Food is important, and food not supplements should serve as your foundation for building a healthy,
powerful physique. Yet we need to shed the misconception that we can get everything we need from
The old concept of three square meats a day may have worked in the past for those who weren't
concerned with amino acid levels, nitrogen balance and their overall anabolic environment, But, in
fact, most bodybuilders would have to eat like a bear before hibernation to get the calories and
nutrients necessary for optimal muscle growth in only three whole-food meals. Sometimes using
supplements is actually more feasible, makes more sense and, in light of recent research, may be
For example, taking supplemental Vitamin E at doses of roughly 400 lUs daily may prevent or reduce
the risk of cardiovascular disease. How would you get that much Vitamin E from food alone? Drinking
vegetable oil might do the trick. Or would you rather eat 20 cups of almonds a day? Obviously a
supplement works better in this and many other nutrient scenarios.
What about every bodybuilder's favorite supplement creatine? A typical non-vegetarian consumes
about 1.5-2 grams of creatine, mainly from meat and fish, per day. The body uses about 2 grams, so
in this situation you'd just maintain your creatine stores. Certainly, you could try to consume an
extra pound of herring daily or 2-3 pounds of beef to get the 3-5 additional grams of creatine
daily that generally helps build muscle.
But how would you complete a loading phase without supplementation? Imagine consuming 10 pounds of
beef daily for one week - the weight gain you'd experience would most likely be due to factors other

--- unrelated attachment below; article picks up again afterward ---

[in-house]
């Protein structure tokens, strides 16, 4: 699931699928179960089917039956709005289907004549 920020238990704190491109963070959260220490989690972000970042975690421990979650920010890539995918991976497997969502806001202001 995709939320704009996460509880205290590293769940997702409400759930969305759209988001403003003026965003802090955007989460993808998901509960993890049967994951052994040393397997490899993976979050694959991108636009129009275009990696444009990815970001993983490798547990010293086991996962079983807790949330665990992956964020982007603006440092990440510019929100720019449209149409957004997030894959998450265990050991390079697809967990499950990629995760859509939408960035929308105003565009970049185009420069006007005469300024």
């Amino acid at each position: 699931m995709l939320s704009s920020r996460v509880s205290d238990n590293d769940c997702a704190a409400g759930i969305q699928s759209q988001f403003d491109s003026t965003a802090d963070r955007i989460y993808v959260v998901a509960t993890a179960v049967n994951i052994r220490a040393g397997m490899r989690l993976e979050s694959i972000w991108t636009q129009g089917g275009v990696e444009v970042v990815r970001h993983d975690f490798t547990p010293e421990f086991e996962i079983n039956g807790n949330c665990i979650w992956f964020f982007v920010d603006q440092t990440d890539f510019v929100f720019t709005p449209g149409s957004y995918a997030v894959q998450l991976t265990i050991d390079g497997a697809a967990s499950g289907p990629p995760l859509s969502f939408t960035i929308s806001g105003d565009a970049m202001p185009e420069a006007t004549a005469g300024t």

than the creatine! Instead, just scoop some powdered creatine monohydrate into a shake each day.
Carob vs. Casein
In a recent issue of the journal Nutrition, an intriguing study on glutamine sheds more light on the
supplement vs. whole-food issue. Remember, glutamine accounts for roughly one- third of all the amino
acids present in blood, and has been shown to have an anti-catabolic effect during times of severe
stress. For bodybuilders, supplemental glutamine might keep the immune system fine-tuned as well
as provide a protein-sparing effect during times of very intense training.
Glutamine is obviously an important dietary component, but which source is better food or
supplement? In this investigation, researchers measured the plasma levels of glutamine in subjects
who consumed five different protein preparations: 1) casein (9% glutamine), 2) free-form glutamine
plus casein (17% glutamine), 3) carob germ meal (17% glutamine), 4) carob protein concentrate (17%
glutamine), and 5) carob protein hydrolysate (16% glutamine).
The whole-food carob preparations naturally contained glutamine as a component. Subjects drank a
total of 30 grams of protein in each preparation plus 40 grams of maltodextrin, 10 grams of sucrose
and about 14 ounces of water. Except for the casein-only preparation, all the other preparations
had virtually the same amount of glutamine (about 5 grams).
Now, you'd think that whole foods would he a great way to elevate blood levels of glutamine, hut
study results showed that plasma glutamine levels were higher when subjects consumed the
glutamine-casein supplement than the carob preparations based on whole food. In fact, glutamine levels
in blood rose 42% after consumption of the glutamine-casein preparation; the maximum reached by the
carob-only drinks was 18%-23%. Furthermore, the insulin response was greater in the glutamine casein
group compared to all the other groups.
More glutamine and insulin in the blood suggest that the supplemental glutamine induced a more
potent anabolic effect than the whole-food glutamine source. The bottom line? Add free-form glutamine
to your protein powder or take it as a singular supplement; it will get to your bloodstream more
Let's recap: Not all dietary compounds derived from foods and supplements should he treated equally
- even when equal amounts are consumed.